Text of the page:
Dolor Y Gloria, the latest movie from Pedro Almodovar, is an unbelievable source of inspiration for cinema and design
Pedro Almodovar, a Spanish filmmaker, director, screenwriter and producer brought us a truly masterful work of art. He is well known for his references to theatre, literature, dance, painting and television in his film work as they play a central role in his storytelling. In his latest movie, Dolor y Gloria, art became the leading narrator from the starting titles and continued throughout the rest of the film, using visual language as part of the plot which became the central aspect in many of the movie’s scenes.
From the starting credits a specific linear, monochromatic font informed us of the visual approach the movie would take, dynamic drawings with bold colors introduced us to the first scenes. Many of the acts are took place inside the home of Salvador (the protagonist), the alter ego of Pedro Almodovar. The views of the autobiographical interiors are mostly static and gave the public an opportunity to view the house full of its many important artworks. These indoor scenes turned out to be more of mini private exhibitions dedicated to beauty and culture.
In all of Almodovar’s movies, he chose the furniture and screen props according to the protagonists, in order to add a sense of emersion to the stories. Film after film the director has created a recognizable and unique visual expression, defined by a mix of pop and kitsch styles boasting bold colors that match the design pieces. “Decorations and kitsch objects are fundamental to define my characters and their tastes” he revealed in an interview. To find all the props and build his scenes, he works directly with the Art Director Antxón Gómez, responsible for the Scenography of Dolor y Gloria, Tutto su mia madre, La mala educación, Parla con lei and Carne tremula.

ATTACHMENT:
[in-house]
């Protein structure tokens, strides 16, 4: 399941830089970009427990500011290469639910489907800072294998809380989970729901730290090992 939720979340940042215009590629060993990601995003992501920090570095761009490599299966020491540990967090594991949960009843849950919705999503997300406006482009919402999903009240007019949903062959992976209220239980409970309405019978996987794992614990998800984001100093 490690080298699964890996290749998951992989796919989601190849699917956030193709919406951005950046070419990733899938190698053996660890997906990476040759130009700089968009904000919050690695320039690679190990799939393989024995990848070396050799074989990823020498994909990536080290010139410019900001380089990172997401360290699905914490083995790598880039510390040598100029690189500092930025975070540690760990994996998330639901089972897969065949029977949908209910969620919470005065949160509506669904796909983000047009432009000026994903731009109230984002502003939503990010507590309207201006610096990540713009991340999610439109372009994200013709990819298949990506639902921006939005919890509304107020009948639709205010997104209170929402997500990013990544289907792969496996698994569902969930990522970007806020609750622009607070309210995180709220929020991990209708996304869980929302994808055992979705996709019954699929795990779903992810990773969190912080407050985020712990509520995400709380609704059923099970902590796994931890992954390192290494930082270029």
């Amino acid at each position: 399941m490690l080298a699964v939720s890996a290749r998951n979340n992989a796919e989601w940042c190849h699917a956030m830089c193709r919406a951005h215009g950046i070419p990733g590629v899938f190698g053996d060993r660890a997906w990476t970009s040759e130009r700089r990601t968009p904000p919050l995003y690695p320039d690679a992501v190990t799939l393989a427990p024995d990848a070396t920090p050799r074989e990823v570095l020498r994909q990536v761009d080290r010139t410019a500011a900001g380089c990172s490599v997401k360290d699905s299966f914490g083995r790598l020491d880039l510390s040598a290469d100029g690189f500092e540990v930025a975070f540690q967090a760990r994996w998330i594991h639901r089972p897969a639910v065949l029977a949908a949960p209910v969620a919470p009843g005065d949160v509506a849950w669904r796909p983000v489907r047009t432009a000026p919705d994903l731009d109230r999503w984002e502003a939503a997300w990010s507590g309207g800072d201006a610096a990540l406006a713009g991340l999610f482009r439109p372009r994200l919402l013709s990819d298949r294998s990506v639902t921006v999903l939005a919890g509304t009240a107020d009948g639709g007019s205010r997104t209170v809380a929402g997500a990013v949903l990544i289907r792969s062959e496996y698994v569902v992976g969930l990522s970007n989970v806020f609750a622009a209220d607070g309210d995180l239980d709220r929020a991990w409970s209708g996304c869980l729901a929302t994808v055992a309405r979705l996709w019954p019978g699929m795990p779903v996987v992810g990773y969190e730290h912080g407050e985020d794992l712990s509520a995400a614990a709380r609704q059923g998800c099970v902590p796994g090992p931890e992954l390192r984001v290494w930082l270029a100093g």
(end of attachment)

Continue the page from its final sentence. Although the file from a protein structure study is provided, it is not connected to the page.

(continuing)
The scenes are recorded inside an apartment with furniture and luxurious objects which aid in forming an eclectic, personal style. While the visual spaces are full of information the scenes remain smooth and seamless: colors present add personality without overwhelming the audience. The scene described is of a home belonging to a collector of sentimental objects displaying a history of his life inside his home. These objects also express the passing of time.
A well trained eye can recognize various design pieces from the previous century, such as the Mexique table by Charlotte Perriand for Cassina, a butterfly wc by Fornasetti, the Eclisse lamp designed by Vico Magistretti for Artemide, recycled wooden shelves by Piet Hein Eek, George Nelson’s clock by Vitra, the Pipistrello lamp by Gae Aulenti for Martinelli Luce, the Buongiorno/Buonanotte vase by Fornasetti and the 637 Utrecht sofas by Cassina.
The artistic elements are not only real, but also present in an abstract form through a collection of books devoted to different disciplines, from cinema to art, design and fashion, exhibited throughout the bookshelves. These details give information about the protagonist, his interests, sensitiveness and artistic passion. Through the discovery and the observation of these details, the audience can learn about the protagonist piece by piece.
Art remains the fil rouge of the narration till the final scenes. In the last part of the film, Salvador is inside a gallery of popular art and discovers a casual painting of him when he was a child. This interaction communicates to the audience the man he has become from the child he once was, beating his depression and helping him to find serenity and inspiration.
The power of art is often underestimated and can be rather therapeutic. Pedro Almodovar, though the combination of cinema and design continues to tell meaningful stories though his use art and emotional understanding.